Spokane Journal of Business

Charitable giving strategies can soften tax bite

Donor-advised funds, charitable lead trusts may reduce liabilities

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Anyone looking to sell appreciated stock is unfortunately going to trigger a tax on capital gains, whether long or short term. The current legislative and political climate has produced rumblings of a potential doubling of the long-term capital gains tax. 

If such legislative action should come to pass, what potential solution exists to lessen that tax bite? The Chartered Financial Analyst Institute has referenced a solution—donating to charity to avoid the capital gains tax.

A specific solution to lessen your tax bite is a donor-advised fund.

Provided your shares have been held longer than a year, those shares can be deposited directly into a donor-advised fund, with you enjoying a tax deduction based on the full market value of the stock. This transaction allows you to save what you would have paid in taxes and instead, use the value of the shares for charitable giving through your donor-advised fund.

One of the benefits of employing the use of such a fund in charitable giving is that it can be used to separate your tax strategy from your charitable-giving strategy in certain scenarios. You always receive the tax benefits of contributing to a donor-advised fund in the year that the gift is made, which makes a donor-advised fund a viable recipient for directing charitable donations as part of an annual tax strategy.

At the same time, the distributions from the donor-advised fund to other charitable organizations can be made over time, in some cases years after the initial gift is made to the donor-advised fund. It’s this space between the original gift and the final distribution that allows for the separation of tax and charitable planning.

For those individuals who normally don’t give much thought to charitable donations, the tax bite they may be facing due to capital gains can provide the motivation they need. The opportunity to negate your capital gains tax liability, and also have the value of those appreciated shares fund causes you want to support, can provide you a good enough reason to open a donor-advised fund.

Reducing the capital gains tax isn’t the only way for a donor-advised fund to lessen your taxes.

Donor-advised funds can provide other tax savings including:

•Income tax—You receive an immediate income tax deduction in the year you contribute to your donor-advised fund. Contributions immediately qualify for maximum income tax benefits. The IRS does mandate some limitations, depending upon your adjusted gross income. The deduction for cash is up to 60% of AGI. The deduction for securities and other appreciated assets is up to 30% of AGI. There is a five-year carry-forward for unused deductions.

•Estate tax—A donor-advised fund isn’t included in the account holder’s estate.

•Tax-free growth—Investments in a donor-advised fund can continue to appreciate tax-free.

•Alternative minimum tax: If you’re subject to AMT, your contribution may reduce your AMT impact. While contributions are deductible for AMT purposes, whether it reduces an individuals’ AMT depends upon your circumstances.

Another fine way to support charitable intent is through planned gifts.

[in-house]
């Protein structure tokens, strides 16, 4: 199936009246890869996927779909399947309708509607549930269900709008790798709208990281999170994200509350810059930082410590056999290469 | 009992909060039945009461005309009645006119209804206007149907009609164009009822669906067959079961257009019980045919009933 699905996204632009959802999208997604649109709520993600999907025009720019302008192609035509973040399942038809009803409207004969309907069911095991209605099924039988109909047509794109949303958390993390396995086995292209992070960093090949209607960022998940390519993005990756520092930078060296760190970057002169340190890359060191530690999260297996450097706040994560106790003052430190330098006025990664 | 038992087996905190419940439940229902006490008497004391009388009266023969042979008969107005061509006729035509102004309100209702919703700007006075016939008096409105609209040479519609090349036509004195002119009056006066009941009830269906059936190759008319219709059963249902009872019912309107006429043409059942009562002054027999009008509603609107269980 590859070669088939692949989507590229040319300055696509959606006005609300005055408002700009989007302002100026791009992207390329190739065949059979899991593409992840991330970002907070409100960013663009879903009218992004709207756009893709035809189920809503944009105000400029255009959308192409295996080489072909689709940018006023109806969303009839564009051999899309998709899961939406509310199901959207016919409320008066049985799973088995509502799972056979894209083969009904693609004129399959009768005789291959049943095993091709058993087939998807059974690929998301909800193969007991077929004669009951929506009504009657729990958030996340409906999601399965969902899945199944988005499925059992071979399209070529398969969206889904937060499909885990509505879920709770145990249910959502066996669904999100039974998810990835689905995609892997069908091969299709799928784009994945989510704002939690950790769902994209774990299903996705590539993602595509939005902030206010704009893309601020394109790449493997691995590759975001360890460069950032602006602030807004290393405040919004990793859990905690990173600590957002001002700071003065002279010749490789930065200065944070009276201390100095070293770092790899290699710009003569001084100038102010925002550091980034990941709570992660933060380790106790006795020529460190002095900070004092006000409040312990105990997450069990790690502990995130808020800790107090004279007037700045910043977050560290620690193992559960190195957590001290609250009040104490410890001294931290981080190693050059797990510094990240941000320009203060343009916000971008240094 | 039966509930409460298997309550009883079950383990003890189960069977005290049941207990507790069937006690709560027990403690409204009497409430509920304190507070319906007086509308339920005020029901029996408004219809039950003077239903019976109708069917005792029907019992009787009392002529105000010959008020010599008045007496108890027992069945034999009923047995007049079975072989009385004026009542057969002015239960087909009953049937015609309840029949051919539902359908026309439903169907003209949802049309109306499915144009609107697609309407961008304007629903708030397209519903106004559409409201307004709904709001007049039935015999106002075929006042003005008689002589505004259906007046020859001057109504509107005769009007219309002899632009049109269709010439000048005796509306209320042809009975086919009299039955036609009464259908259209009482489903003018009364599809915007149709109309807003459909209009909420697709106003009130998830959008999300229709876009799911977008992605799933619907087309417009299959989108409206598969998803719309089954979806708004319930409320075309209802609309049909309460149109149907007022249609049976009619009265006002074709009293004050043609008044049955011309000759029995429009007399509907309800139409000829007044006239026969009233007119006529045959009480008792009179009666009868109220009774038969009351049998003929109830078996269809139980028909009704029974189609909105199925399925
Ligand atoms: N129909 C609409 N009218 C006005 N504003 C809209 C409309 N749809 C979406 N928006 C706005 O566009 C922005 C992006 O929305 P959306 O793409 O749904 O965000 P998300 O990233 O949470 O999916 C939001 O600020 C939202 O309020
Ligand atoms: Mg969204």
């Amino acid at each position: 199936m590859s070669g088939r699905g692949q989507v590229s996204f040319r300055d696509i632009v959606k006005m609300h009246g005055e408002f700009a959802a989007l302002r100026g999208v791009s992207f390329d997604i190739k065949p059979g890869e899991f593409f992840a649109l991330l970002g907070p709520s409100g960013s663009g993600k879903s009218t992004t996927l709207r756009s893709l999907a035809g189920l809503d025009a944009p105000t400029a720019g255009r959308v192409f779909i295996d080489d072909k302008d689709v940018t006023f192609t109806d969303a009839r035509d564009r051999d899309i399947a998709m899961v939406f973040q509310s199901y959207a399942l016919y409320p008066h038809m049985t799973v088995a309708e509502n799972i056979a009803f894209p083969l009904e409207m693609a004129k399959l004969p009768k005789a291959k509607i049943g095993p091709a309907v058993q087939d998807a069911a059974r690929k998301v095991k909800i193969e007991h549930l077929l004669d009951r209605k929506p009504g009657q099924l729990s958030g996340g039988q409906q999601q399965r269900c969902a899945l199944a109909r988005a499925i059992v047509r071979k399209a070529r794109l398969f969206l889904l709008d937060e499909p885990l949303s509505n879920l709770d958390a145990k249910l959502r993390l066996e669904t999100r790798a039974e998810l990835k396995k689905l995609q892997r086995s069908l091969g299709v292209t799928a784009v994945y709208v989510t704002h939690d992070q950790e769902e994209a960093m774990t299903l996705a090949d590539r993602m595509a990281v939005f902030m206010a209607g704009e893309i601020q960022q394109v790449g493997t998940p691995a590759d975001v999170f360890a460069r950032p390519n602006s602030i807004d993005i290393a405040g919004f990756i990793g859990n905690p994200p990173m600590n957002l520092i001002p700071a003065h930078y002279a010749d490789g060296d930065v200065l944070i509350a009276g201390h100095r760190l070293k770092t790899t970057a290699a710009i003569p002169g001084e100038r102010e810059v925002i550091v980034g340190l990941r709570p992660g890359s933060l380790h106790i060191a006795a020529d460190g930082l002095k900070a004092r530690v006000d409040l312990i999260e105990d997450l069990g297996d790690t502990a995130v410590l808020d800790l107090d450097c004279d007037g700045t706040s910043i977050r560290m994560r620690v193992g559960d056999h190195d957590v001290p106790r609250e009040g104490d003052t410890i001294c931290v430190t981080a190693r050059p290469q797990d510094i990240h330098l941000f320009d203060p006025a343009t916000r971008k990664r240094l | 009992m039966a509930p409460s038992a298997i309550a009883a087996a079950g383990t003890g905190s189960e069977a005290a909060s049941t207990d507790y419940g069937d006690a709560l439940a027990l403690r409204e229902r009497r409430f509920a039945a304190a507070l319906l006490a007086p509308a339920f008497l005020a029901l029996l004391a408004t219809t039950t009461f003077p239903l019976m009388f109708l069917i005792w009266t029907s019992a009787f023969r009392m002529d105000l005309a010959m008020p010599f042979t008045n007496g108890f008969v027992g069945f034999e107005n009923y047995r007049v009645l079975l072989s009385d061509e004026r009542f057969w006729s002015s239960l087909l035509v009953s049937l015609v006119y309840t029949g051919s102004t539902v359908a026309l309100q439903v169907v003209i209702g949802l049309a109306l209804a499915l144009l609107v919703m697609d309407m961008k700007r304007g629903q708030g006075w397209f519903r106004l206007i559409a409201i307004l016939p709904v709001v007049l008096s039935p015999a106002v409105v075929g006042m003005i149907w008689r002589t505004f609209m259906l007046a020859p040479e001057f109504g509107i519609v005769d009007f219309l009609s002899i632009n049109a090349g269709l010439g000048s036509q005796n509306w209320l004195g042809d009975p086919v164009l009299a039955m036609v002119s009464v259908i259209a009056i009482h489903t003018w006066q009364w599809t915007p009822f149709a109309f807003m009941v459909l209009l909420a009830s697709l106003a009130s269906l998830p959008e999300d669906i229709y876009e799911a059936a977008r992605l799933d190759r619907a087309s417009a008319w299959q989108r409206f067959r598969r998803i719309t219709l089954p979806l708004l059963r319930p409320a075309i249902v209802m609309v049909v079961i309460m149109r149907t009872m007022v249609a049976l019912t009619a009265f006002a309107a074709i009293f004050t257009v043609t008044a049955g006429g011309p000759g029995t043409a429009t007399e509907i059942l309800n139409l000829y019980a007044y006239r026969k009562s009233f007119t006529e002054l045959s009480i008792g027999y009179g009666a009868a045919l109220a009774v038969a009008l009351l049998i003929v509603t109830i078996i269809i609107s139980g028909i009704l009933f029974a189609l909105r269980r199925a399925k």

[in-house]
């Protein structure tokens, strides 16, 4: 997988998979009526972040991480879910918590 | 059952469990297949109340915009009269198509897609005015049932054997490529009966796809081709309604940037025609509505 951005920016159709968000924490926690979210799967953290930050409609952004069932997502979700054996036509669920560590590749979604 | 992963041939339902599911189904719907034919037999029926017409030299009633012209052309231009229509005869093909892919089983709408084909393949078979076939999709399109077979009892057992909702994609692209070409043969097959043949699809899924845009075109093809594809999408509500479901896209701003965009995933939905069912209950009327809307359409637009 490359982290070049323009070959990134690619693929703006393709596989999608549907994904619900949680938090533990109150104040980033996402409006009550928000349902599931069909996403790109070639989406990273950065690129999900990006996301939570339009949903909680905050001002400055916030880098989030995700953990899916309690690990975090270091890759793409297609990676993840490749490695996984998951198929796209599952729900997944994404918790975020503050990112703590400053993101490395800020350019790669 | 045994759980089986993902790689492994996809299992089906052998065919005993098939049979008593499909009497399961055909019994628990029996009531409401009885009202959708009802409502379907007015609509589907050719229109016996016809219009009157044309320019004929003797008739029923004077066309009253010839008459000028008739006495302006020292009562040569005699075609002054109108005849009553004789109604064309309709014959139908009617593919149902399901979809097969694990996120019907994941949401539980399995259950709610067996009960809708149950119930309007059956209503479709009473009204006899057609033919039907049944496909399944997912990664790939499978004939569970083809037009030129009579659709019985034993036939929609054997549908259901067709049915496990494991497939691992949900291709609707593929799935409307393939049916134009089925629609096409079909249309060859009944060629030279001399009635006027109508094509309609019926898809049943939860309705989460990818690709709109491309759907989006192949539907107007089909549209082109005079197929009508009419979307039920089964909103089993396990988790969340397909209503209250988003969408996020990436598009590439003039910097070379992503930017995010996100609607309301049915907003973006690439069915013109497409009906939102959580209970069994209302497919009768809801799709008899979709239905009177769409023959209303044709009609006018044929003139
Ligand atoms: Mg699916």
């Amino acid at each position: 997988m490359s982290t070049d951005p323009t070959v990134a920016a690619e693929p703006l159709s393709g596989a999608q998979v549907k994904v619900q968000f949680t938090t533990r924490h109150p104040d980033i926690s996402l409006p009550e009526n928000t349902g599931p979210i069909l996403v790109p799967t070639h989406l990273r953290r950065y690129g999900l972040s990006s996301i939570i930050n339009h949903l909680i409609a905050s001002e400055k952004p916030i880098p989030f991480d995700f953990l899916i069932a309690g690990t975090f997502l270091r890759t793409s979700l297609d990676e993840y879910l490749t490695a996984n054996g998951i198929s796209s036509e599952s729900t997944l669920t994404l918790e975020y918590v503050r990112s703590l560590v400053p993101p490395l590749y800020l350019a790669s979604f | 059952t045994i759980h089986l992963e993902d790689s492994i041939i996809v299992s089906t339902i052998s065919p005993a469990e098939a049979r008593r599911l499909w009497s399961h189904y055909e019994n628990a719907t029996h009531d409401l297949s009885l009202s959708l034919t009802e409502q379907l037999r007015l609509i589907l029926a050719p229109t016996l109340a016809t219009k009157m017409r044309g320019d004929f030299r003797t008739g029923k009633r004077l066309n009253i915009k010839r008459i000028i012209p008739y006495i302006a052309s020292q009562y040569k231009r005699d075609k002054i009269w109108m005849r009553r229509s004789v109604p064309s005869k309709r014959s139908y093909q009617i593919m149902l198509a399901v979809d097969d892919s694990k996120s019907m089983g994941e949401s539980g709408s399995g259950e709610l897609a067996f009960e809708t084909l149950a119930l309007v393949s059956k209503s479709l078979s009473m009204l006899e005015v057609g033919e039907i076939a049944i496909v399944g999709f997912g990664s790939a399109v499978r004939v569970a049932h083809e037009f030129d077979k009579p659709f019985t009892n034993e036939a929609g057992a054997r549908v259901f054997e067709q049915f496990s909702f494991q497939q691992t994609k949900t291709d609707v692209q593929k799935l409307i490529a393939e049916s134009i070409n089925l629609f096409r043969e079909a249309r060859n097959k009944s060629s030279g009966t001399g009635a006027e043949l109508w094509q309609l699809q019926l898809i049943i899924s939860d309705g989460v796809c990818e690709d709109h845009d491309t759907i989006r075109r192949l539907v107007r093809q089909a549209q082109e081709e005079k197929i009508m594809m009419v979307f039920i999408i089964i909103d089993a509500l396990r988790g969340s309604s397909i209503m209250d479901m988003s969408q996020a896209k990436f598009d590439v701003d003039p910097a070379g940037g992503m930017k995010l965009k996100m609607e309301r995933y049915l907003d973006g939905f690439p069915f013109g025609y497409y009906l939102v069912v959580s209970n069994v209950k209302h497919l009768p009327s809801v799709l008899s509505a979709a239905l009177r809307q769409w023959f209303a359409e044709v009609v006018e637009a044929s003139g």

According to the Association of Fundraising Professionals, a planned gift is structured and integrates personal, financial, and estate-planning goals with your giving, regardless of whether the giving is done while you’re alive or at the time of your death. Many planned giving vehicles are available, including bequests, donor-advised funds, private foundations, and charitable trusts.

Often the best results can be attained by combining a vehicle like a donor-advised fund with another vehicle such as a charitable lead trust.

For those familiar with a charitable remainder trust, the charitable lead trust is its inverse. Like a CRT, a CLT is also an example of a split-interest trust. Such trusts are considered “split” because their value is broken into two components: a “lead” interest and a “remainder” interest.

A CLT receives cash or property from you. At the time the trust is implemented, you specify the timespan for the trust, such as your lifetime or a specified term of years, and the trust’s income beneficiary—typically a charity—that will receive income from the trust. This is income generated by the “lead” interest component.

You also specify the beneficiaries—typically your heirs—who will receive the value of the trust at the time specified. This is the “remainder” interest component.

CLTs can be of most benefit in an environment of low interest rates. The ideal candidate for a CLT includes someone who: doesn’t need current income from the trust, has charitable intent, is looking for a tax-efficient means to make a future transfer to heirs, and is concerned about income tax or estate tax exposure.

A CLT can work well in conjunction with a donor-advised fund. You can name your donor-advised fund as the income beneficiary of the CLT. This provides you and your family the flexibility as to whom and how they direct their charitable giving.

Your financial adviser can continue to oversee the investment management of the remainder assets.

In short, the donor-advised fund enhances the CLT and provides you considerable flexibility to engage in planned giving during your lifetime, as well as providing a nest egg for your heirs when the term of the CLT concludes.

You should consult a legal or tax professional regarding your individual situation.

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